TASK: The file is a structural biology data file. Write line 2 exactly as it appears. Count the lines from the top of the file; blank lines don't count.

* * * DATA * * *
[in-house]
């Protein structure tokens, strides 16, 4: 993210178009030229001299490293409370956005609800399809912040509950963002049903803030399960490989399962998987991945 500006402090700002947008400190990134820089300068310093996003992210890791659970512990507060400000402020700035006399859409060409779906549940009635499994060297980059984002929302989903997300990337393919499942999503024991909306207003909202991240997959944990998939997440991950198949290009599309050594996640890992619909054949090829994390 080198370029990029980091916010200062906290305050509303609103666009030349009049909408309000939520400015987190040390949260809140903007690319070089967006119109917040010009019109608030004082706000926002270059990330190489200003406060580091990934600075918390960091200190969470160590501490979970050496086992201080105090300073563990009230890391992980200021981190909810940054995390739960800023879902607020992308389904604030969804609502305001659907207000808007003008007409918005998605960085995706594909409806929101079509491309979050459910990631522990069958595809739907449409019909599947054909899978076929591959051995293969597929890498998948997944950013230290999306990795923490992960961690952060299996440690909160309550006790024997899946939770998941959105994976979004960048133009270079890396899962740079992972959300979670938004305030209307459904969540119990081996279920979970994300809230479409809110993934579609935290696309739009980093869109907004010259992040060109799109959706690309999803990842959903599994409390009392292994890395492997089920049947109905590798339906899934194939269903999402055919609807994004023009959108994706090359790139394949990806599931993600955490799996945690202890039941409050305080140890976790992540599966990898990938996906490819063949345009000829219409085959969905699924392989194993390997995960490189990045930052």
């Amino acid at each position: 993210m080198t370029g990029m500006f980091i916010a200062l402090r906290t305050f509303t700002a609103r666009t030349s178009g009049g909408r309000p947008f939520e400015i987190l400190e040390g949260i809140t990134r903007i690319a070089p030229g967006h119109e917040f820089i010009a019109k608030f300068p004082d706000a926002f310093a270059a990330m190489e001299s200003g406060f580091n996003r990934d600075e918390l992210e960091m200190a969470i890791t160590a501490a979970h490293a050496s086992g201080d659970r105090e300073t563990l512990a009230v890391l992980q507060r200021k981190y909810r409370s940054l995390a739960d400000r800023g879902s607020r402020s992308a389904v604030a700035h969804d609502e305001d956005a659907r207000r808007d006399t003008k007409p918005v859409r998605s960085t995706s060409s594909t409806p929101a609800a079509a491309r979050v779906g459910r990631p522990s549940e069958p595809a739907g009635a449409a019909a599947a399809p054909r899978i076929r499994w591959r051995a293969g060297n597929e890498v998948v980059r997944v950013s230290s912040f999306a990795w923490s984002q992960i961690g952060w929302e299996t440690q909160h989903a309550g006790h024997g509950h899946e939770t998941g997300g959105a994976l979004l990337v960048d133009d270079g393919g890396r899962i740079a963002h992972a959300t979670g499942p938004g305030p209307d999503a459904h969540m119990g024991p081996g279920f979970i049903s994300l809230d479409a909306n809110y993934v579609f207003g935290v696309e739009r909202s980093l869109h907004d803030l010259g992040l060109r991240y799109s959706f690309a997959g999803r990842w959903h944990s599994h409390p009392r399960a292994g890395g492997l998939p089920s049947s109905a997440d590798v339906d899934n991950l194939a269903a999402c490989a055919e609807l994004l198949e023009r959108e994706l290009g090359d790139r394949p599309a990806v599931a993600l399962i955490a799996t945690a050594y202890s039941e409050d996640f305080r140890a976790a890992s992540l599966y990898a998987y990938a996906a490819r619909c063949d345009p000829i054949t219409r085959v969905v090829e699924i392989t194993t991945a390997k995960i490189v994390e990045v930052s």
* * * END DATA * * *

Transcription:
């Protein structure tokens, strides 16, 4: 993210178009030229001299490293409370956005609800399809912040509950963002049903803030399960490989399962998987991945 500006402090700002947008400190990134820089300068310093996003992210890791659970512990507060400000402020700035006399859409060409779906549940009635499994060297980059984002929302989903997300990337393919499942999503024991909306207003909202991240997959944990998939997440991950198949290009599309050594996640890992619909054949090829994390 080198370029990029980091916010200062906290305050509303609103666009030349009049909408309000939520400015987190040390949260809140903007690319070089967006119109917040010009019109608030004082706000926002270059990330190489200003406060580091990934600075918390960091200190969470160590501490979970050496086992201080105090300073563990009230890391992980200021981190909810940054995390739960800023879902607020992308389904604030969804609502305001659907207000808007003008007409918005998605960085995706594909409806929101079509491309979050459910990631522990069958595809739907449409019909599947054909899978076929591959051995293969597929890498998948997944950013230290999306990795923490992960961690952060299996440690909160309550006790024997899946939770998941959105994976979004960048133009270079890396899962740079992972959300979670938004305030209307459904969540119990081996279920979970994300809230479409809110993934579609935290696309739009980093869109907004010259992040060109799109959706690309999803990842959903599994409390009392292994890395492997089920049947109905590798339906899934194939269903999402055919609807994004023009959108994706090359790139394949990806599931993600955490799996945690202890039941409050305080140890976790992540599966990898990938996906490819063949345009000829219409085959969905699924392989194993390997995960490189990045930052």